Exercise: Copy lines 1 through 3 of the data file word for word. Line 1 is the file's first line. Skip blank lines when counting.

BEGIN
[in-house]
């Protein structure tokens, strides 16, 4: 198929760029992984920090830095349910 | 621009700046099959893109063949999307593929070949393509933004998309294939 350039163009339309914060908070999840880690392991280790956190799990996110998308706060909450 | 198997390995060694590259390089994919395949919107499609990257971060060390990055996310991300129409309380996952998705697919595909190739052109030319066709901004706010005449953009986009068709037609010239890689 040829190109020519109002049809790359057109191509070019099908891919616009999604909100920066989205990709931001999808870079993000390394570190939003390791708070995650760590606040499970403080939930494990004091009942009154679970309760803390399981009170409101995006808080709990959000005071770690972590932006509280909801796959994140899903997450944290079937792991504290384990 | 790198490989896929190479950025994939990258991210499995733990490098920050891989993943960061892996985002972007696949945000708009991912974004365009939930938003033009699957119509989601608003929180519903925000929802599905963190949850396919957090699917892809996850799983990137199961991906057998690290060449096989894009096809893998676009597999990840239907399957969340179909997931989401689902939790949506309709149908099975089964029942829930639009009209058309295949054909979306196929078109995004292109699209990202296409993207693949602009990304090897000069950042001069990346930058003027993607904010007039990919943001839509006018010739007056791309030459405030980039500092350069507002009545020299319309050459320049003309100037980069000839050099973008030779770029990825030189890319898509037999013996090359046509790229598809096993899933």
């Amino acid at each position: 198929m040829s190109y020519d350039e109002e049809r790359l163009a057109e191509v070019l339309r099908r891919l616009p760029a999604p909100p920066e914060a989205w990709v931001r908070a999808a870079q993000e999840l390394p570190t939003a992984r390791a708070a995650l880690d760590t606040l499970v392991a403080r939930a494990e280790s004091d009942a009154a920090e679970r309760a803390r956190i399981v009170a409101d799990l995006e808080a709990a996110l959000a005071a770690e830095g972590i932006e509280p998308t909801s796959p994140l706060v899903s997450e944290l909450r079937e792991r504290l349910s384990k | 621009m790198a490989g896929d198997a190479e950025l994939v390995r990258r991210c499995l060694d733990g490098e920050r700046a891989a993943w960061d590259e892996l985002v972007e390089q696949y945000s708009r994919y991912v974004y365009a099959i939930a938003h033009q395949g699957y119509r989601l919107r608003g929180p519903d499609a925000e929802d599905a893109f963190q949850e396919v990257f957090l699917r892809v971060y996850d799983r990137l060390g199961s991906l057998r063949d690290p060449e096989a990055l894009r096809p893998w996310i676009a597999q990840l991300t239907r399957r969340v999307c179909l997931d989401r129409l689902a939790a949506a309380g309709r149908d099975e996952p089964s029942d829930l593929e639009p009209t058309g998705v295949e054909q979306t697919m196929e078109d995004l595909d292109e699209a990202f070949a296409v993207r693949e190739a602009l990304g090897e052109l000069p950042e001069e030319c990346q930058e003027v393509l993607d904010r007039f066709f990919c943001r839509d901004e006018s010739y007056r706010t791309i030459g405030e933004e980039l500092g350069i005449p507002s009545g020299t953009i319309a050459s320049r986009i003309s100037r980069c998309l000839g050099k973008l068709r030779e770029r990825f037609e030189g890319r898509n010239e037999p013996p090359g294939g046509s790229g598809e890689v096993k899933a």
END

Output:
[in-house]
């Protein structure tokens, strides 16, 4: 198929760029992984920090830095349910 | 621009700046099959893109063949999307593929070949393509933004998309294939 350039163009339309914060908070999840880690392991280790956190799990996110998308706060909450 | 198997390995060694590259390089994919395949919107499609990257971060060390990055996310991300129409309380996952998705697919595909190739052109030319066709901004706010005449953009986009068709037609010239890689 040829190109020519109002049809790359057109191509070019099908891919616009999604909100920066989205990709931001999808870079993000390394570190939003390791708070995650760590606040499970403080939930494990004091009942009154679970309760803390399981009170409101995006808080709990959000005071770690972590932006509280909801796959994140899903997450944290079937792991504290384990 | 790198490989896929190479950025994939990258991210499995733990490098920050891989993943960061892996985002972007696949945000708009991912974004365009939930938003033009699957119509989601608003929180519903925000929802599905963190949850396919957090699917892809996850799983990137199961991906057998690290060449096989894009096809893998676009597999990840239907399957969340179909997931989401689902939790949506309709149908099975089964029942829930639009009209058309295949054909979306196929078109995004292109699209990202296409993207693949602009990304090897000069950042001069990346930058003027993607904010007039990919943001839509006018010739007056791309030459405030980039500092350069507002009545020299319309050459320049003309100037980069000839050099973008030779770029990825030189890319898509037999013996090359046509790229598809096993899933």
């Amino acid at each position: 198929m040829s190109y020519d350039e109002e049809r790359l163009a057109e191509v070019l339309r099908r891919l616009p760029a999604p909100p920066e914060a989205w990709v931001r908070a999808a870079q993000e999840l390394p570190t939003a992984r390791a708070a995650l880690d760590t606040l499970v392991a403080r939930a494990e280790s004091d009942a009154a920090e679970r309760a803390r956190i399981v009170a409101d799990l995006e808080a709990a996110l959000a005071a770690e830095g972590i932006e509280p998308t909801s796959p994140l706060v899903s997450e944290l909450r079937e792991r504290l349910s384990k | 621009m790198a490989g896929d198997a190479e950025l994939v390995r990258r991210c499995l060694d733990g490098e920050r700046a891989a993943w960061d590259e892996l985002v972007e390089q696949y945000s708009r994919y991912v974004y365009a099959i939930a938003h033009q395949g699957y119509r989601l919107r608003g929180p519903d499609a925000e929802d599905a893109f963190q949850e396919v990257f957090l699917r892809v971060y996850d799983r990137l060390g199961s991906l057998r063949d690290p060449e096989a990055l894009r096809p893998w996310i676009a597999q990840l991300t239907r399957r969340v999307c179909l997931d989401r129409l689902a939790a949506a309380g309709r149908d099975e996952p089964s029942d829930l593929e639009p009209t058309g998705v295949e054909q979306t697919m196929e078109d995004l595909d292109e699209a990202f070949a296409v993207r693949e190739a602009l990304g090897e052109l000069p950042e001069e030319c990346q930058e003027v393509l993607d904010r007039f066709f990919c943001r839509d901004e006018s010739y007056r706010t791309i030459g405030e933004e980039l500092g350069i005449p507002s009545g020299t953009i319309a050459s320049r986009i003309s100037r980069c998309l000839g050099k973008l068709r030779e770029r990825f037609e030189g890319r898509n010239e037999p013996p090359g294939g046509s790229g598809e890689v096993k899933a």